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The Old Schoolhouse Magazine

Celebrate the Constitution

Property Rights in America

Being an American: Exploring the Ideals That Unite Us

Bill of Rights Institute
www.billofrightsinstitute.org

703-894-1776
200 North Glebe Road, Suite 200
Arlington, Virginia 22203


The Bill of Rights Institute is an organization devoted to teaching young people about the founding principles of the United States. The Institute develops educational materials on the founding documents of American history for use in high school American History and Civics classrooms.

I recently had the opportunity to review three publications from the Bill of Rights Institute: Property Rights in America, Celebrate the Constitution, and Being an American: Exploring the Ideals That Unite Us.

Property Rights in America is a thirty-nine-page booklet containing three lessons on property rights. It is intended to take one week to complete. Students learn about the "tragedy of the commons," intellectual property, foundations of private property protections, and more. Excerpts from work by noted Americans such as Samuel Adams and James Madison help students to understand how important private property rights were to our Founding Fathers. Activities and case studies are used throughout the booklet. An answer key is included at the end. The booklet is designed for classroom use, and many of the activities would be difficult to complete in a home setting with only a student or two. However, there is a wealth of information contained in the booklet. Many homeschoolers would find it worthwhile to use, even if many of the activities have to be modified.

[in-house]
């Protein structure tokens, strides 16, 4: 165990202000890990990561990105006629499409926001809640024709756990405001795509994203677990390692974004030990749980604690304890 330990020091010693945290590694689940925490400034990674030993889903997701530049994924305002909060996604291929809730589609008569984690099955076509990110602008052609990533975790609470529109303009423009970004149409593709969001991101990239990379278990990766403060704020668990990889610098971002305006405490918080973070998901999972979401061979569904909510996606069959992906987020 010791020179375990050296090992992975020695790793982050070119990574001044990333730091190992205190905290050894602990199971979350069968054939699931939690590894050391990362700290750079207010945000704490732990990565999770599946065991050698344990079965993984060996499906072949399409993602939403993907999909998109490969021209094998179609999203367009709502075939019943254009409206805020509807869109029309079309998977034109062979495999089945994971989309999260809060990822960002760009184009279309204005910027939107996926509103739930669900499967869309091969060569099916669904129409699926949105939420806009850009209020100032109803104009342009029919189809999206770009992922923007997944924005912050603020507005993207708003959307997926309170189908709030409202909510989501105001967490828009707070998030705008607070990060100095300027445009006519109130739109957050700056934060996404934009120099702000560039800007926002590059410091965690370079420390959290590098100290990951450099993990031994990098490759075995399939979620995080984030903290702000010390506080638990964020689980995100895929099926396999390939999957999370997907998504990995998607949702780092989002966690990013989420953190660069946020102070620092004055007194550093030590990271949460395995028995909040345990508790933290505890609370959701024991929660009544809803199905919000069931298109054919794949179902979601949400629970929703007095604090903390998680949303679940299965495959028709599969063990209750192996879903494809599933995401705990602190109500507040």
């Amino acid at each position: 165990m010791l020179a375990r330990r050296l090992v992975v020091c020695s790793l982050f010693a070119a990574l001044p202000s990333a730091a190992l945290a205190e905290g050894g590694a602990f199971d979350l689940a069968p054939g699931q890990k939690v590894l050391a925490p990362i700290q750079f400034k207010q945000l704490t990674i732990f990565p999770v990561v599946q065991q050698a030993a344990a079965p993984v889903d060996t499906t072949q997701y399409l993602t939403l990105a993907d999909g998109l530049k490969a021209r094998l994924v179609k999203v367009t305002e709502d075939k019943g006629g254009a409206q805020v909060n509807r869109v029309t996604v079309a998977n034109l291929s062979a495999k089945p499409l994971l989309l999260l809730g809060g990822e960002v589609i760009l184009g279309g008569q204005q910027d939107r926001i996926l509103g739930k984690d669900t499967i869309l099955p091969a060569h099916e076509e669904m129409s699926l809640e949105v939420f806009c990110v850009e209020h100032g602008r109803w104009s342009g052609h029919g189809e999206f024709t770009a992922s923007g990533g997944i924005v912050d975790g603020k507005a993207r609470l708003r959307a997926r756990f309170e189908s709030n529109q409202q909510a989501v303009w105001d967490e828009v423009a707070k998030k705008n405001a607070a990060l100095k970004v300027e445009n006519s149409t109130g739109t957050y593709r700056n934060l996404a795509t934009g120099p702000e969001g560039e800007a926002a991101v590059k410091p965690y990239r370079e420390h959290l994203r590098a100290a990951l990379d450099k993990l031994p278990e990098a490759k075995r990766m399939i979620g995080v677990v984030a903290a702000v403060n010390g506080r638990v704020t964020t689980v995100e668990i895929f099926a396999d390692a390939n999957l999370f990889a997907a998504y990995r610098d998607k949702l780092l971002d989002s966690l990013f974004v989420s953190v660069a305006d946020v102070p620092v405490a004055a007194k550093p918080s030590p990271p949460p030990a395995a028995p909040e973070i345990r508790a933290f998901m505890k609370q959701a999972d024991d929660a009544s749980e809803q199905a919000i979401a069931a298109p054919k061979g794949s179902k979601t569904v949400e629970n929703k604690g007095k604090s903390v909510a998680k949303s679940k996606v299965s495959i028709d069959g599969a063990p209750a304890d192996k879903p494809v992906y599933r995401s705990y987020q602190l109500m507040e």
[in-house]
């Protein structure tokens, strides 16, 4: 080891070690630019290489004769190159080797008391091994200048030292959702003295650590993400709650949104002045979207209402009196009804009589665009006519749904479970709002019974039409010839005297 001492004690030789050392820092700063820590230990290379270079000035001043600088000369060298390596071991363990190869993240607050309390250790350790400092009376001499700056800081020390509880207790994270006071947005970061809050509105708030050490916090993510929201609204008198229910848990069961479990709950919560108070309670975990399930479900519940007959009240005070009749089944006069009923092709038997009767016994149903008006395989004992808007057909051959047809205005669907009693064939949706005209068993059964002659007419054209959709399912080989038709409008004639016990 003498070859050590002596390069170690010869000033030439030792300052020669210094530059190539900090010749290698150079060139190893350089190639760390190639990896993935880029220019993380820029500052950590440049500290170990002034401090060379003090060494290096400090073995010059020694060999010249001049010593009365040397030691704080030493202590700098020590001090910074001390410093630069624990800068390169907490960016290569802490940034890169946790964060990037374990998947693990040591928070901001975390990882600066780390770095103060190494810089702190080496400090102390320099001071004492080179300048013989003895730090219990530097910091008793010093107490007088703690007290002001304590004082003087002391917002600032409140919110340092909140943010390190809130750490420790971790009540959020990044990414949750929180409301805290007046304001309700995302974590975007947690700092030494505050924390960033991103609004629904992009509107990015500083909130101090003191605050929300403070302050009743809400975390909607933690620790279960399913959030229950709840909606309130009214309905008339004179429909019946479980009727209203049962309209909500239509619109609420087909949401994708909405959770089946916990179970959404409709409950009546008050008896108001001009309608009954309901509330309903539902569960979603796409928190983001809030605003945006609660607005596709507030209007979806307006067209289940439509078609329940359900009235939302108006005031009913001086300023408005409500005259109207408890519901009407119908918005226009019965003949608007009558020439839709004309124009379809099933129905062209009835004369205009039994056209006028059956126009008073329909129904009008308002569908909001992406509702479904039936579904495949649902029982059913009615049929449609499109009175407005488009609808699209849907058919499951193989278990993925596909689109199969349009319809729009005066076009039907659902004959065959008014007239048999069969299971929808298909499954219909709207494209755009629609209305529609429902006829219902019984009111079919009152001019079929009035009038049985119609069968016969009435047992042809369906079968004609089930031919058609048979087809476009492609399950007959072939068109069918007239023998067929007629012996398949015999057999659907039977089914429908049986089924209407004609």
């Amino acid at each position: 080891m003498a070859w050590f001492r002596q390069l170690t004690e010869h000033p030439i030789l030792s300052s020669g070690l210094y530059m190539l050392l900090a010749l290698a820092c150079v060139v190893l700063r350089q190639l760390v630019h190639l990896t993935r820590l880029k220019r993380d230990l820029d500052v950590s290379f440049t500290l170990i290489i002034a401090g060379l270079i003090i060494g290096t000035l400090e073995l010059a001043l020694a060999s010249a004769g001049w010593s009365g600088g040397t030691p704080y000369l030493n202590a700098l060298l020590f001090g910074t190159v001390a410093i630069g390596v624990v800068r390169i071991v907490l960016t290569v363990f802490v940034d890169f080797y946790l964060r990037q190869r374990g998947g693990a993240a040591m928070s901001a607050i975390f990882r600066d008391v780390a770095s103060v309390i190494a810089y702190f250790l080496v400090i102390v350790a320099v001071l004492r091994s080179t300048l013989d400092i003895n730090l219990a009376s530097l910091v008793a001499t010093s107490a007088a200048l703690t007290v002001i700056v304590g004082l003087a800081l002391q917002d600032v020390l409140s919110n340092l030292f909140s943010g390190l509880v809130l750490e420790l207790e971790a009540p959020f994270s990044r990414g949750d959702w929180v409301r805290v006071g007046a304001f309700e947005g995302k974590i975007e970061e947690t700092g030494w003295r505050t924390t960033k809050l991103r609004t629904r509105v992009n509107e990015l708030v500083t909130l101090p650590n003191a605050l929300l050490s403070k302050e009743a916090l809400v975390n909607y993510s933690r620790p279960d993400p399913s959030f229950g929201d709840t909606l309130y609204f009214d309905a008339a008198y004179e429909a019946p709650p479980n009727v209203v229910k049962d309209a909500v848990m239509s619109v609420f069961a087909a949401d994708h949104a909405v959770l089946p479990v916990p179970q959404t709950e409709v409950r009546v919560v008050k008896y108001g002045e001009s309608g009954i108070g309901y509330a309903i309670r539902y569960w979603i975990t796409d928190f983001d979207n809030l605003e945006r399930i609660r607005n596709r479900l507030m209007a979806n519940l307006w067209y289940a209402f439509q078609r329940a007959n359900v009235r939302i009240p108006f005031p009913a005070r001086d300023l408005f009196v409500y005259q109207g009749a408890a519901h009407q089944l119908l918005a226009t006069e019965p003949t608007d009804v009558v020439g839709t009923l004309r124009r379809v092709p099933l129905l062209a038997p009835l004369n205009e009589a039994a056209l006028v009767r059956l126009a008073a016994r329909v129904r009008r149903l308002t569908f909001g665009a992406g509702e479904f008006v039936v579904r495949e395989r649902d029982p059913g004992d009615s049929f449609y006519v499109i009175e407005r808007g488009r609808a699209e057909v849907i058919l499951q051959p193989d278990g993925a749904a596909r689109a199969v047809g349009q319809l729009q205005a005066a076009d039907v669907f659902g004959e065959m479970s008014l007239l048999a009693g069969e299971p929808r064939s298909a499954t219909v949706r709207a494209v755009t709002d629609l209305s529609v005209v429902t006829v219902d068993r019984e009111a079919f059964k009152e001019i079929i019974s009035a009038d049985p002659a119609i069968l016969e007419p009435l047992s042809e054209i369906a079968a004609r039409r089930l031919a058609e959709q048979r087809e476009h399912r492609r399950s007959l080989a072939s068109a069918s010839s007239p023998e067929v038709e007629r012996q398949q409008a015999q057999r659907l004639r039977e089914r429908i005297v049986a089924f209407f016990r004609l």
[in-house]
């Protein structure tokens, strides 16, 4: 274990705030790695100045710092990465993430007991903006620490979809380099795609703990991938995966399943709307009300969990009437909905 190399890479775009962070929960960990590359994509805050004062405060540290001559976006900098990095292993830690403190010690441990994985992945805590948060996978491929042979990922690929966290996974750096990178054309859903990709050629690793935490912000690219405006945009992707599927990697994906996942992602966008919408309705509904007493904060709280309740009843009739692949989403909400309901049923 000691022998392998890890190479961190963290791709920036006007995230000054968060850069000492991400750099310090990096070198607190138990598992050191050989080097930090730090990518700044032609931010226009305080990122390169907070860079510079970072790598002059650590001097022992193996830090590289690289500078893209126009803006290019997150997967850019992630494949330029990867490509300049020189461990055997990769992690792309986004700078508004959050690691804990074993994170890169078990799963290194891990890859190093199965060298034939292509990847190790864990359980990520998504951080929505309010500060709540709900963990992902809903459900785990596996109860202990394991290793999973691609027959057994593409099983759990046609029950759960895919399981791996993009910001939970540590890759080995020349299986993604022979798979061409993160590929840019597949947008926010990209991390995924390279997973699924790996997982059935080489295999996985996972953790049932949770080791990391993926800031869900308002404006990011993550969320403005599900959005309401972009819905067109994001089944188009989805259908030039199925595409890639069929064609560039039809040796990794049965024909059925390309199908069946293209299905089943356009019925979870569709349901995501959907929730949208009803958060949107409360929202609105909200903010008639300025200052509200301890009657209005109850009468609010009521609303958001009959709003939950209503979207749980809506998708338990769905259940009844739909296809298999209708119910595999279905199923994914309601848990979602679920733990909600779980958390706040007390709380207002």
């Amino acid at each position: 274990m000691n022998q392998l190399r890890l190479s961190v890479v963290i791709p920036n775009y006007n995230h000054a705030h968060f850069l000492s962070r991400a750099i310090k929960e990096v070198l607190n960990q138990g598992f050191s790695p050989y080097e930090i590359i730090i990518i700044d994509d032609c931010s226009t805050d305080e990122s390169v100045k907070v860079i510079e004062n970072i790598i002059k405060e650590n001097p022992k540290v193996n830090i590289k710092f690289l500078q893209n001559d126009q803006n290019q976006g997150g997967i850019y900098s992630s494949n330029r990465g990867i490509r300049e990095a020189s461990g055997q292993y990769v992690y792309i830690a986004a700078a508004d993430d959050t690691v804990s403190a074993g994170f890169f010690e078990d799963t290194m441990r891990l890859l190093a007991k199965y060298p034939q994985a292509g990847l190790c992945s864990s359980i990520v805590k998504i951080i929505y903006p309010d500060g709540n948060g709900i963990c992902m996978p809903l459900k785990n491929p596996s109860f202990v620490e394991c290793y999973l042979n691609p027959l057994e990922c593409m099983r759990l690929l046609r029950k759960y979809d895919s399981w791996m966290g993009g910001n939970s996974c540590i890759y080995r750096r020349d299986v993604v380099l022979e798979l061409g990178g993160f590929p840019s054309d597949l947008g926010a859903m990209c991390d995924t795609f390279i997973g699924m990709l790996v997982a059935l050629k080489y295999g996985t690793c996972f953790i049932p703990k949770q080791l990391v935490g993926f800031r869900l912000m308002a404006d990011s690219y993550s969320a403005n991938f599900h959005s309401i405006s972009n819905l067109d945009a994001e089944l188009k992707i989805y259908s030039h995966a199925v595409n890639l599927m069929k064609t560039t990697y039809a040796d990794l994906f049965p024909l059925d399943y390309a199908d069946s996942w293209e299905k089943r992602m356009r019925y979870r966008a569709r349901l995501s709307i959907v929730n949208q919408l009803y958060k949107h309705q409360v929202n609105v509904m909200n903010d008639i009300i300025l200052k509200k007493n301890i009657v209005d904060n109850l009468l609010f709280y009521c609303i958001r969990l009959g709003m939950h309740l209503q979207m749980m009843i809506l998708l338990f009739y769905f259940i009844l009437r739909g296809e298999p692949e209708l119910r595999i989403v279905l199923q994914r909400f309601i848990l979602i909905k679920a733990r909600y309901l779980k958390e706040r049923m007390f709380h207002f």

Celebrate the Constitution is a twenty-page booklet. In it students learn how the Constitution came into existence, what it says, how a bill becomes a law, and how the Bill of Rights is applicable to daily life in America. Included in the twenty pages is the text of the Constitution of the United States, including the Bill of Rights. The activities in this booklet are better suited for use by a single student than the activities in Property Rights in America are. It is a gem of a booklet, jam packed with information. I especially enjoyed the many Founding Fathers quotes that are included.

Being an American: Exploring the Ideals That Unite Us is a 113-page, softcover, spiral-bound book. It contains six lessons that are intended to be completed in eight fifty-minute class periods. However, each lesson is self-contained and can also be used individually and in any order. The intention of the book is to encourage young people to embrace the legacy of American heroes and to rise to the challenges of American citizenship.

The book is rich with quotes by famous Americans, profiles of American heroes, and the complete text of several speeches by famous Americans. Primary sources are analyzed. Discussion questions and student-centered activities help to make the concepts clear to the students. The book is designed for classroom use; therefore many homeschool families will find they need to modify many of the activities to be used with a smaller number of students. The material is so deep and so interesting that in my opinion it is worth it to deal with that minor inconvenience.

Any or all of these materials would make a great supplement to a U.S. History, Government, or Civics class. They are written to the high school level. Advanced junior high students may benefit from them as well. I believe they could be easily adapted for use in a homeschool co-op class setting also.

I very much enjoyed the opportunity to review these books. I recommend them to families wishing to increase their students' understanding of what it means to be an American.



Product review by Whitney Dunahee, The Old Schoolhouse Magazine, LLC, March 2010


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